The Hands that Heal Us is a collection inspired by the ever growing community of makers, creatives, local and social manufacturers all of whom play such an integral part in the Bethany WIlliams brand and supply chain.
“The primary focus of this collection are the many hands that touch our clothing throughout the making process, through the integration of artisanal and hand-crafted elements, in the form of weaving, knitting, printing, patchworking and embroidery. The life of each garment delicately passes through the hands of our intricate supply chain, and for that we feel immense gratitude to our makers, our tools and our team that surrounds us.” – Bethany Williams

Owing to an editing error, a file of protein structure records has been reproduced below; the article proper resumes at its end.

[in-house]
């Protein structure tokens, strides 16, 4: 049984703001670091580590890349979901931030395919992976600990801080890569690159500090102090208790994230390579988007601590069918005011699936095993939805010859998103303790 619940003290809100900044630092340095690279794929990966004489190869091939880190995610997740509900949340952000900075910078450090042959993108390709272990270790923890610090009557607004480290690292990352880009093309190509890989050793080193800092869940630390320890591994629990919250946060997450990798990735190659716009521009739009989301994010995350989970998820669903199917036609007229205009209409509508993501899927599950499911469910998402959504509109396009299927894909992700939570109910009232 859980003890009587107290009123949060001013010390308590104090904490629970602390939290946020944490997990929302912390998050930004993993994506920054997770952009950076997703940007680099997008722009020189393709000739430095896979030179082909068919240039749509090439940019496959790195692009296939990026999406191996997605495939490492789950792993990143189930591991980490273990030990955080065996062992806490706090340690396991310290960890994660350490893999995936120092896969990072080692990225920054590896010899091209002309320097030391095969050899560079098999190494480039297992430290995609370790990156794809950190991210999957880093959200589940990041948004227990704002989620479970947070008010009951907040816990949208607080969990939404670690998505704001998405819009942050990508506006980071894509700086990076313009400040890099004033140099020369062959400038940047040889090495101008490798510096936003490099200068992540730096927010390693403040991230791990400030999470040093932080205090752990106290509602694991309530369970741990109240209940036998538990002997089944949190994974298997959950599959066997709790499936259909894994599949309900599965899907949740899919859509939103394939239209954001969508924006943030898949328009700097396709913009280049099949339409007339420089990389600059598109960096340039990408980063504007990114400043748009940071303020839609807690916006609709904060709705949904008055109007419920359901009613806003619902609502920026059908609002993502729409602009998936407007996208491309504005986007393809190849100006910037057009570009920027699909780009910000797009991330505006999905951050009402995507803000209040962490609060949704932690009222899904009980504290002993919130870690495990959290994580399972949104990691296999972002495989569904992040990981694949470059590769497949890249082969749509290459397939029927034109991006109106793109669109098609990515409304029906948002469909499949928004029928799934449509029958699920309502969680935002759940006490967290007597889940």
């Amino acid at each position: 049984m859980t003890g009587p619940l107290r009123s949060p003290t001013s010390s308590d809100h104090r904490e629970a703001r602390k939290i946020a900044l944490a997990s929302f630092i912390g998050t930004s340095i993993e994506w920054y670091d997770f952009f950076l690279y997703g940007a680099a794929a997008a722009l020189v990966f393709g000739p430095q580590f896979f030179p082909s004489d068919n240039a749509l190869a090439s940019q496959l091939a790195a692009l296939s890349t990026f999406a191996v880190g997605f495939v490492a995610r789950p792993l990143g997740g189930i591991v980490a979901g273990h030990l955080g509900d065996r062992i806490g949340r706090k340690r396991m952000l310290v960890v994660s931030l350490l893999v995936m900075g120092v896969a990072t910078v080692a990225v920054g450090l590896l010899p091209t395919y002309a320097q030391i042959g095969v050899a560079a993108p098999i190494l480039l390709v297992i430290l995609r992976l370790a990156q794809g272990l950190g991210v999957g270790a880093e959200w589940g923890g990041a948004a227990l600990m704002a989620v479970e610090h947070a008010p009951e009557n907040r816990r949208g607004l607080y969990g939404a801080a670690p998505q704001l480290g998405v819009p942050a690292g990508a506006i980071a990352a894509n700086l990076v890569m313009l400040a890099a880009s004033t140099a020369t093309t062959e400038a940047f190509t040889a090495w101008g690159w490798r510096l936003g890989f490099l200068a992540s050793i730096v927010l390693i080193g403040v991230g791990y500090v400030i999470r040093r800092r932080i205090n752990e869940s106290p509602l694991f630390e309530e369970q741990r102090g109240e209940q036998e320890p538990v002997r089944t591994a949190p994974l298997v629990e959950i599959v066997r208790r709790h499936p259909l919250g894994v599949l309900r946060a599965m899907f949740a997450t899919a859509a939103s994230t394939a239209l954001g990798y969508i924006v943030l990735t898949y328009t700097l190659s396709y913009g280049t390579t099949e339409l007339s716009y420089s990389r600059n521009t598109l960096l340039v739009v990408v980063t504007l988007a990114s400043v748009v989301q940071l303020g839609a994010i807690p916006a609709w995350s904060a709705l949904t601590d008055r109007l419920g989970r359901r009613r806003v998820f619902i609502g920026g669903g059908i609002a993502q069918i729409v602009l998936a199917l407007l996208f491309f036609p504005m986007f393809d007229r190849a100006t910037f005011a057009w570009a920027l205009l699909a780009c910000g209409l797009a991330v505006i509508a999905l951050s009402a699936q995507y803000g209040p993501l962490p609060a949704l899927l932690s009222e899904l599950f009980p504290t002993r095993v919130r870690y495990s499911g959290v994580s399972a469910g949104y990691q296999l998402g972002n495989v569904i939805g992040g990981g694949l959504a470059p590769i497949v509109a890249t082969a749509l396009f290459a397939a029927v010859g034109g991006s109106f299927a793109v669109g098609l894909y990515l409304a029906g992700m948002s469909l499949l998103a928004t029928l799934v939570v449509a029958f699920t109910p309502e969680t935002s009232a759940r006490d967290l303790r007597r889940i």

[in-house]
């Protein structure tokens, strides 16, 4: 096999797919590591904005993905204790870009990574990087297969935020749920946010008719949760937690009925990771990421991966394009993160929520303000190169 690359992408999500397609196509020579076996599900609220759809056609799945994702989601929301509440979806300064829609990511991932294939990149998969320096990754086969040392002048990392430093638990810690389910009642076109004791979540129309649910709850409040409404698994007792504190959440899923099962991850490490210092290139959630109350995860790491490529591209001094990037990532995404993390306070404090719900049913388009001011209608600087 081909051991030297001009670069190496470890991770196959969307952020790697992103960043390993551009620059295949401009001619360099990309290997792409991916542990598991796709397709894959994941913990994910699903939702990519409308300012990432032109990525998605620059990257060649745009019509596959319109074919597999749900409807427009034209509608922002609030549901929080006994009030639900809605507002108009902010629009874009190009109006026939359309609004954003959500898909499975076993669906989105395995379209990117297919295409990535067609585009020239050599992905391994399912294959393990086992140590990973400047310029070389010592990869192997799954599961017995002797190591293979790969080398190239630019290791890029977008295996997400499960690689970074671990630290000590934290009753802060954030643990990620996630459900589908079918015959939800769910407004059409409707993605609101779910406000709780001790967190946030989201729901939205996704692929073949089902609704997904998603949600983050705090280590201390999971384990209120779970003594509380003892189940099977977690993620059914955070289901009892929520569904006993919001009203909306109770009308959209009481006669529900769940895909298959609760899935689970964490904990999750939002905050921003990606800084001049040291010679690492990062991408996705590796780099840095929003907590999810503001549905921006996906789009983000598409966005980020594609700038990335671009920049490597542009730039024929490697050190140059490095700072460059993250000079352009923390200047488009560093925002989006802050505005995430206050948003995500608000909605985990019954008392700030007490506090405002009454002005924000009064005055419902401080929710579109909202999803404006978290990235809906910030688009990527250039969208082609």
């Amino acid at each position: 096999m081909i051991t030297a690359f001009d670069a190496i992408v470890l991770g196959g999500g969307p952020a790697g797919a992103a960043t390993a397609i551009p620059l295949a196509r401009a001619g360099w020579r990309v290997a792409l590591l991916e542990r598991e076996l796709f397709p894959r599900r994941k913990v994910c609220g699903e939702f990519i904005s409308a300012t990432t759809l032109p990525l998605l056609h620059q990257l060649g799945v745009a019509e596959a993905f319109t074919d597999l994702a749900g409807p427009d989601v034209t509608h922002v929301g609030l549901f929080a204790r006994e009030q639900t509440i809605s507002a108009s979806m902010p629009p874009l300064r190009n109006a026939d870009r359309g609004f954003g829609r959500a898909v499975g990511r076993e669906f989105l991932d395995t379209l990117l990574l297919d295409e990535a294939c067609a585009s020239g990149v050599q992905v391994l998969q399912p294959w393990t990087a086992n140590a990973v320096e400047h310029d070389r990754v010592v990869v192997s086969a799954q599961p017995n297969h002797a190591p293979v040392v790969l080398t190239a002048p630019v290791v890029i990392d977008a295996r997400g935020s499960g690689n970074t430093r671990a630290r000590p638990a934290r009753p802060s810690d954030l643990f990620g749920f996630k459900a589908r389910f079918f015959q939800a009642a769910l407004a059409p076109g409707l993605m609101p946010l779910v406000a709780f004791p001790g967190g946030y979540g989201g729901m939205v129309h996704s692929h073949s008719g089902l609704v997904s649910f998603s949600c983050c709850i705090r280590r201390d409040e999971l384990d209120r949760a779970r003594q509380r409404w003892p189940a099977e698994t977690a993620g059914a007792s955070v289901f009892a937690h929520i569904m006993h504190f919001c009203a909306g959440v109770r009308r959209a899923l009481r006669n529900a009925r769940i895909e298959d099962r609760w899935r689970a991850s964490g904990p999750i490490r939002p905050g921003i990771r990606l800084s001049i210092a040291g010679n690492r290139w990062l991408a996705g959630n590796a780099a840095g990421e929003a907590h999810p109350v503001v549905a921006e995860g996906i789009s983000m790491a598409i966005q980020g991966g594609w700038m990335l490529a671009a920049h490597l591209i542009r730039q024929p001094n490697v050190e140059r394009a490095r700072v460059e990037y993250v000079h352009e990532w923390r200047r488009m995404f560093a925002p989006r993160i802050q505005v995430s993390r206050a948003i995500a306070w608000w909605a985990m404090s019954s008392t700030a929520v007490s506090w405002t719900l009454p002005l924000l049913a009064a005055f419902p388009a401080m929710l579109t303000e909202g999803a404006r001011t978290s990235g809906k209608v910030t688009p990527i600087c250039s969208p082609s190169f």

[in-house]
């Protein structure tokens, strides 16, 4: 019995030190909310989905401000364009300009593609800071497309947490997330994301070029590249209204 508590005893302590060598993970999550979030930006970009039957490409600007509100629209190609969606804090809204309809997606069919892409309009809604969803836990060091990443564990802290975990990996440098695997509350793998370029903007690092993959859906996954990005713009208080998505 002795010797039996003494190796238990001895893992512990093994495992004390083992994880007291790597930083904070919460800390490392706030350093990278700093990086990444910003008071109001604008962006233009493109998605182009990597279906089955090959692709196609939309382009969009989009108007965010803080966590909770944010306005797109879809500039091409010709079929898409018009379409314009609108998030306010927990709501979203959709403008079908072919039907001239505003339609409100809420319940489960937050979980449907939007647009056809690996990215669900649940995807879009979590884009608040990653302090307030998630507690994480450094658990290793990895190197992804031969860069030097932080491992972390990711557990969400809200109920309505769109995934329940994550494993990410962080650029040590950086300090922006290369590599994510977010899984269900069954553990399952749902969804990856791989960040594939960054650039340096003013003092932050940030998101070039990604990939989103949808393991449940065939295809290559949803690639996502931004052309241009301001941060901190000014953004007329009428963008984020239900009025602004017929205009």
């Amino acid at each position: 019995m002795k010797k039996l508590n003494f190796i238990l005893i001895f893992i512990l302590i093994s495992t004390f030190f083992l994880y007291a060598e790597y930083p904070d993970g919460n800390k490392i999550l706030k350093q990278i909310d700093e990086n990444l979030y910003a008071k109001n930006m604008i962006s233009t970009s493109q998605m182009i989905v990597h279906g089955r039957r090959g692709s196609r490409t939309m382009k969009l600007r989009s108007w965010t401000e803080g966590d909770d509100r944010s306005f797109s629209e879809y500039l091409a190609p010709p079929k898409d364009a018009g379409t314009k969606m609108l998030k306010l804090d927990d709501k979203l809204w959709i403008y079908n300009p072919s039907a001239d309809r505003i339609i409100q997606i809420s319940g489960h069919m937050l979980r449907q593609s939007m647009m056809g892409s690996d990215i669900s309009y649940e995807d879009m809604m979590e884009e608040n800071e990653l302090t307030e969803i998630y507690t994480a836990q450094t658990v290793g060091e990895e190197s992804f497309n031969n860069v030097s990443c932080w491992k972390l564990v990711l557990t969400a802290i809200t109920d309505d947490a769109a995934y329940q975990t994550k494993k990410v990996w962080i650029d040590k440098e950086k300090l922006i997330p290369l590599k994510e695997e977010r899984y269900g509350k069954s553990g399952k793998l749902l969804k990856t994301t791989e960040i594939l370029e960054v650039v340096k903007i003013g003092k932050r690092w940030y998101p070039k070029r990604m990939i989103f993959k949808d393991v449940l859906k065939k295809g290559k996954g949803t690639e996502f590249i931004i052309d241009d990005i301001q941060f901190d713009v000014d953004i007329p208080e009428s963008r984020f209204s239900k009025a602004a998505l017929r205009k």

This collection saw us grow our essential wardrobe offering and build on entry price point items. The four core themes that run through this collection are: ‘Our Makers’, ‘Our Hands’, ‘Our Tools’, ‘Our Team’. This season we worked again with artist Melissa Kitty Jarram for the print story, who was asked to integrate and interpret all of the making partners and their specific role in the supply chain into illustrations.
Each season we work with organic, deadstock, upcycled, or natural materials. This collection sees our mainline debut of denim, merging the brand signature details and sustainable dark indigo raw denim together with circular and modular design principles. We worked in collaboration with denim experts, ROAD and their founders Rosie Ingleby and Amy Roberton. The denim for this collection was supplied by ISKO with a base of organic and recycled cotton and hemp. The range also features Bethany Williams branded unscrewable eco-finished metal buttons to ensure they are easily removable to continue the life cycle of the garment, as buttons can often be a barrier in the upcycling process.